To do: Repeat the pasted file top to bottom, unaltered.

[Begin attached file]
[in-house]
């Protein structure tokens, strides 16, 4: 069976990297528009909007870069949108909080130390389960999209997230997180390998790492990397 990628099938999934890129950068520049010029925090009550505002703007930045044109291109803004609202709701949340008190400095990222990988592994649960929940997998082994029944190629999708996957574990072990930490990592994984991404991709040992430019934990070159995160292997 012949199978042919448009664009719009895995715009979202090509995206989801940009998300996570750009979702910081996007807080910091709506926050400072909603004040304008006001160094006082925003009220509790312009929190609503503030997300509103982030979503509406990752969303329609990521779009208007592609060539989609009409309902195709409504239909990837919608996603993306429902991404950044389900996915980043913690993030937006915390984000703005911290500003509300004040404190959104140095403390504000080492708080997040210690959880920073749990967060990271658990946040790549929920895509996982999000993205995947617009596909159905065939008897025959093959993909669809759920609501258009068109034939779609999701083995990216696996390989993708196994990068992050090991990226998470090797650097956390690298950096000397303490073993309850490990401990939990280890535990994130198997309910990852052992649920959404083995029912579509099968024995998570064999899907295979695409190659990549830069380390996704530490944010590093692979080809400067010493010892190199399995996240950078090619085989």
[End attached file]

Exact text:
[in-house]
């Protein structure tokens, strides 16, 4: 069976990297528009909007870069949108909080130390389960999209997230997180390998790492990397 990628099938999934890129950068520049010029925090009550505002703007930045044109291109803004609202709701949340008190400095990222990988592994649960929940997998082994029944190629999708996957574990072990930490990592994984991404991709040992430019934990070159995160292997 012949199978042919448009664009719009895995715009979202090509995206989801940009998300996570750009979702910081996007807080910091709506926050400072909603004040304008006001160094006082925003009220509790312009929190609503503030997300509103982030979503509406990752969303329609990521779009208007592609060539989609009409309902195709409504239909990837919608996603993306429902991404950044389900996915980043913690993030937006915390984000703005911290500003509300004040404190959104140095403390504000080492708080997040210690959880920073749990967060990271658990946040790549929920895509996982999000993205995947617009596909159905065939008897025959093959993909669809759920609501258009068109034939779609999701083995990216696996390989993708196994990068992050090991990226998470090797650097956390690298950096000397303490073993309850490990401990939990280890535990994130198997309910990852052992649920959404083995029912579509099968024995998570064999899907295979695409190659990549830069380390996704530490944010590093692979080809400067010493010892190199399995996240950078090619085989």